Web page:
Send A Text – Not

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Home AARP Send A Text – Not
Published on February 23, 2010

Once again I was at a business event where it was recommended that we send a text message to business contacts. In fact, the story was told that one business person requested that a text message be sent to him while he was in the middle of a business meeting. And why did everyone think this was a good idea? In any and every given situation, it is acceptable to check for and respond to a text message.

Phone texting is in. I am amazed at the thumb dexterity of those that do text. Perhaps part of the fascination with texting is attaining mastery over the keyboard. It is apparently quick and efficient for the expert texters to communicate.

In the state of Georgia, legislation is being considered to ban texting while driving. (While they are at it, they should also limit cell phone use while driving.) And the anti-texting law would apply to all drivers, not just teenagers. I am amazed that any adult would think it’s a good idea to text and drive. A couple of people operating public transit trains were fired for texting on the job. Keep your eyes on the road! Have we all gone crazy?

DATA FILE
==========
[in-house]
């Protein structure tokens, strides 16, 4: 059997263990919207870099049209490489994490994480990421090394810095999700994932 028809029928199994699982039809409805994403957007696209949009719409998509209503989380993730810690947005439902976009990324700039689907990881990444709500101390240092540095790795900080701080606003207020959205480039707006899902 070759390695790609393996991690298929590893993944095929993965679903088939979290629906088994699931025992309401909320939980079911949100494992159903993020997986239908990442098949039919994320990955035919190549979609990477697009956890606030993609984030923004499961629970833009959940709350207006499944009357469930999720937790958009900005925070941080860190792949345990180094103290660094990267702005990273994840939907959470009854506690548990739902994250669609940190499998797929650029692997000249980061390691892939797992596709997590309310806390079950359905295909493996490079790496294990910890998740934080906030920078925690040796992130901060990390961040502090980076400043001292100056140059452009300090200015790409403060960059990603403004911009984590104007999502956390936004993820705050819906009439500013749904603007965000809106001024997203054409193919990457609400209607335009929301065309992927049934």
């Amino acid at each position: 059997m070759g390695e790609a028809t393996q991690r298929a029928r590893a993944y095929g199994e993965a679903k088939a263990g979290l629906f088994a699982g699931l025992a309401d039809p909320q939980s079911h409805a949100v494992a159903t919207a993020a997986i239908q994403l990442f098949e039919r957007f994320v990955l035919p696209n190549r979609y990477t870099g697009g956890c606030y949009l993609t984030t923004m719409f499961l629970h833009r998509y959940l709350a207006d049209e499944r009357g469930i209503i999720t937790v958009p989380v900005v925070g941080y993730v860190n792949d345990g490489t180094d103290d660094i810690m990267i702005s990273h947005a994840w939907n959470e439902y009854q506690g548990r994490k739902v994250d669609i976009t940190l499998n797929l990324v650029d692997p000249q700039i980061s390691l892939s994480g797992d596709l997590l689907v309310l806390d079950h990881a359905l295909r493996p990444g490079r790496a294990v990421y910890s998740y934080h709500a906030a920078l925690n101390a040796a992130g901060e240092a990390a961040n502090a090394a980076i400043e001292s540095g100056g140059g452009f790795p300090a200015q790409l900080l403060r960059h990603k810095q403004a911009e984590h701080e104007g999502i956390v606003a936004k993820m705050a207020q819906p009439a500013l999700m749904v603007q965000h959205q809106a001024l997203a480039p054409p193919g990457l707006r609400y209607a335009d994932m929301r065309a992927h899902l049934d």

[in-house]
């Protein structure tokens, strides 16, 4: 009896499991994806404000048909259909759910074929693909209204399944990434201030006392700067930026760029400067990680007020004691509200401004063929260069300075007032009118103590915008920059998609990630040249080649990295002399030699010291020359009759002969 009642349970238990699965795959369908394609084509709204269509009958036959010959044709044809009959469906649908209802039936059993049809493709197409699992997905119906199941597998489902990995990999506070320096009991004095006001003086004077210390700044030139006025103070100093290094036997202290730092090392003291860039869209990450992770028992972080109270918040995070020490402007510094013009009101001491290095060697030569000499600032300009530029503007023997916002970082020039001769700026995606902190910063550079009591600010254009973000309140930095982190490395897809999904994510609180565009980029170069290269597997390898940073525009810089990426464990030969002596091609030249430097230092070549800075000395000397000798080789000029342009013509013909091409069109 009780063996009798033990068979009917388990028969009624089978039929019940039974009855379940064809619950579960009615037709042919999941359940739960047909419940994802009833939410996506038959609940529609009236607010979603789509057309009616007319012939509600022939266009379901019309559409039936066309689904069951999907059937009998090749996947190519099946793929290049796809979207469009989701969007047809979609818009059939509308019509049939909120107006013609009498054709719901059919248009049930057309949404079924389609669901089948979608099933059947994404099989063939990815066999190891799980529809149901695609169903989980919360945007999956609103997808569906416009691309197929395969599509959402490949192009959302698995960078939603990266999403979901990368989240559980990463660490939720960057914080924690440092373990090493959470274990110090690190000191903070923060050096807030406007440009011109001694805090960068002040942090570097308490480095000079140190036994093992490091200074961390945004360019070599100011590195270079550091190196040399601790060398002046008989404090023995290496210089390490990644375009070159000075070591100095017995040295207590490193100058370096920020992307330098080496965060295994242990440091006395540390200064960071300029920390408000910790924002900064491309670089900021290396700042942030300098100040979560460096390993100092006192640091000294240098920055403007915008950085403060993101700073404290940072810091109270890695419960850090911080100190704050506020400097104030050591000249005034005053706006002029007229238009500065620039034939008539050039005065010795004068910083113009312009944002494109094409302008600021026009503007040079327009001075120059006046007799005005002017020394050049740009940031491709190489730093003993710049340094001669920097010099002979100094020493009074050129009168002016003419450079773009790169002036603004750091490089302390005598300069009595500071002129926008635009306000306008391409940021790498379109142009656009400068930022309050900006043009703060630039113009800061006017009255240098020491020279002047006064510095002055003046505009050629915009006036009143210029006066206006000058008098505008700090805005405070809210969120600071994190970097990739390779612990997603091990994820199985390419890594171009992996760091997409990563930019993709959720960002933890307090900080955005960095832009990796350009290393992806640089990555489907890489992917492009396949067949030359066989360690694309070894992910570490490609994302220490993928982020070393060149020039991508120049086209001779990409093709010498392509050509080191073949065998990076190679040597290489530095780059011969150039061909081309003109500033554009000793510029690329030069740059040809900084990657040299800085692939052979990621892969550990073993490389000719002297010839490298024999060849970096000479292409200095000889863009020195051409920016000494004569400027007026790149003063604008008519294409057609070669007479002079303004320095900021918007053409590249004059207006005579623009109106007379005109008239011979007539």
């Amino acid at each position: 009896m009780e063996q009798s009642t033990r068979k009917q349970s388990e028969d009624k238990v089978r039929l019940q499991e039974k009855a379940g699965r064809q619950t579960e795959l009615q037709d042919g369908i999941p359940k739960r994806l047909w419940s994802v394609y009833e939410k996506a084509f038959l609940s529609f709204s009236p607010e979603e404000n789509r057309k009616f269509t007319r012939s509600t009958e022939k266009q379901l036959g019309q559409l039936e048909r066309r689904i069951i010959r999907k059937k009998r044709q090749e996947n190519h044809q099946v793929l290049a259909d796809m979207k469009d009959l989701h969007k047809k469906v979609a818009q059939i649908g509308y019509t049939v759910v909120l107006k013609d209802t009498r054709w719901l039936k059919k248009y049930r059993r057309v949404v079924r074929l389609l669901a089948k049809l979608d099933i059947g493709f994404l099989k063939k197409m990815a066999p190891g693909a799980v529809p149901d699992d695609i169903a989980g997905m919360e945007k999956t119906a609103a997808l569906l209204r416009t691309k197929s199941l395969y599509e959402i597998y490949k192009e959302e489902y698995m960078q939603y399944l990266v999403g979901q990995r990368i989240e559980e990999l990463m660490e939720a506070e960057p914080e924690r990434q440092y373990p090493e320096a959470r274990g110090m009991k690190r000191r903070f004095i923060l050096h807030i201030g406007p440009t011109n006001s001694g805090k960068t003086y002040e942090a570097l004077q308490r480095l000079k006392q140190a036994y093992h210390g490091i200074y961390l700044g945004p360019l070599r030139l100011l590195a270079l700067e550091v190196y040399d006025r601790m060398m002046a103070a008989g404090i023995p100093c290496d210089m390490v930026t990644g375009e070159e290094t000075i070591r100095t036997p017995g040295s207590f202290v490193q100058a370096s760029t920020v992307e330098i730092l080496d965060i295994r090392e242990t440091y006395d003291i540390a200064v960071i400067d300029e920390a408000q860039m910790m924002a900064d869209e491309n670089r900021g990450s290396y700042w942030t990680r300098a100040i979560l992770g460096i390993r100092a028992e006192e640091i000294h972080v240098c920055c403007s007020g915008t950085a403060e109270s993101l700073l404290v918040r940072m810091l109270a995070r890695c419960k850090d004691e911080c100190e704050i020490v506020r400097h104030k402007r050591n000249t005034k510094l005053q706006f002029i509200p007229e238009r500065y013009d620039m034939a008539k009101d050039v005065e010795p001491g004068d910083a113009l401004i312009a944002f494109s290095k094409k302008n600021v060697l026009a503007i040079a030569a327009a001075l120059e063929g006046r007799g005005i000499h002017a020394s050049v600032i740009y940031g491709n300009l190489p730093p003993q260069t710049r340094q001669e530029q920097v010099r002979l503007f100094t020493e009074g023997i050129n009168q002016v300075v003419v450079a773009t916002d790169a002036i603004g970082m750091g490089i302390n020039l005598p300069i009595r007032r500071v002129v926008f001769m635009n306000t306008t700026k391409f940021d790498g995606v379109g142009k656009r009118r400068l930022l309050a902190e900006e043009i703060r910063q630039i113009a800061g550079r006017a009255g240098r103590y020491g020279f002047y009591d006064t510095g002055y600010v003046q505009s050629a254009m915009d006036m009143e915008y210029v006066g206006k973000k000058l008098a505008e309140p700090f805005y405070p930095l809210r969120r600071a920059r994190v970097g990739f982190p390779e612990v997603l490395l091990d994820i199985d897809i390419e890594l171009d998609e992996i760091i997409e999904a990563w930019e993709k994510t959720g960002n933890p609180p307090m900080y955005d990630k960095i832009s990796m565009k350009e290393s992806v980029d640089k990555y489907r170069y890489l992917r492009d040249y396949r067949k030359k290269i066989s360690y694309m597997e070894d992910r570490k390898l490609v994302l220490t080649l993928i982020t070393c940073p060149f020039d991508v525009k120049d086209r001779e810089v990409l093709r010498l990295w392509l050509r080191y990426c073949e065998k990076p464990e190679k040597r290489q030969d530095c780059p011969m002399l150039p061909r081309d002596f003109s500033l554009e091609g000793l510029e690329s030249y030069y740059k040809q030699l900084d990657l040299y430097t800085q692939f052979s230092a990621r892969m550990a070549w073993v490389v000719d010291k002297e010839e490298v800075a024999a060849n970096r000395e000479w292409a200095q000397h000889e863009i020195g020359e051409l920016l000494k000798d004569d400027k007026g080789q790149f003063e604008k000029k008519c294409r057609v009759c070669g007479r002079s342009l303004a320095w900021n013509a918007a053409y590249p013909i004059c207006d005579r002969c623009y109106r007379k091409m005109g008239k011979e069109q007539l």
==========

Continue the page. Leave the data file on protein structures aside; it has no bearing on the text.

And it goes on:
Anyone else over 50 who doesn’t even know how to text message?

I have never sent a text message. I do have a cell phone. And, I have received text messages. But I was delighted to find out that I could turn the text message feature off. If a text message was free, it would be one thing. But the cell phone, blackberry, iphone and other device providers, have those pesky little charges for text messages. Charges for something that was of no value. It was a cost benefit decision for me.

Are there good uses for Texting?

I’ve heard someone saying that the elderly could text for help in a crisis. Not sure it’s feasible for the senior population to text. I’m a long ways from being elderly, but I don’t text. And, in a crisis situation, you’re only likely to do something that you’re totally comfortable with. So, probably not a good use for texting.

Then there is the earthquake tragedy in Haiti. That is a good use of texting.

Wyclef Jean, a musician from Haiti, has arranged for

  • $5 donations to be made by texting “YELE” to 501501 or a
  • $10 donation by texting “HAITI” to 501501.
  • $10 donations can also be made to the Red Cross by texting “HAITI” to 90999.

Not sure how this works, but I assume the cell phone companies will make the donation and add the charge to your cell phone bill.

I’m not ready to turn the texting capability back on my cell phone yet. We’ll see what develops.

Sandra Noble

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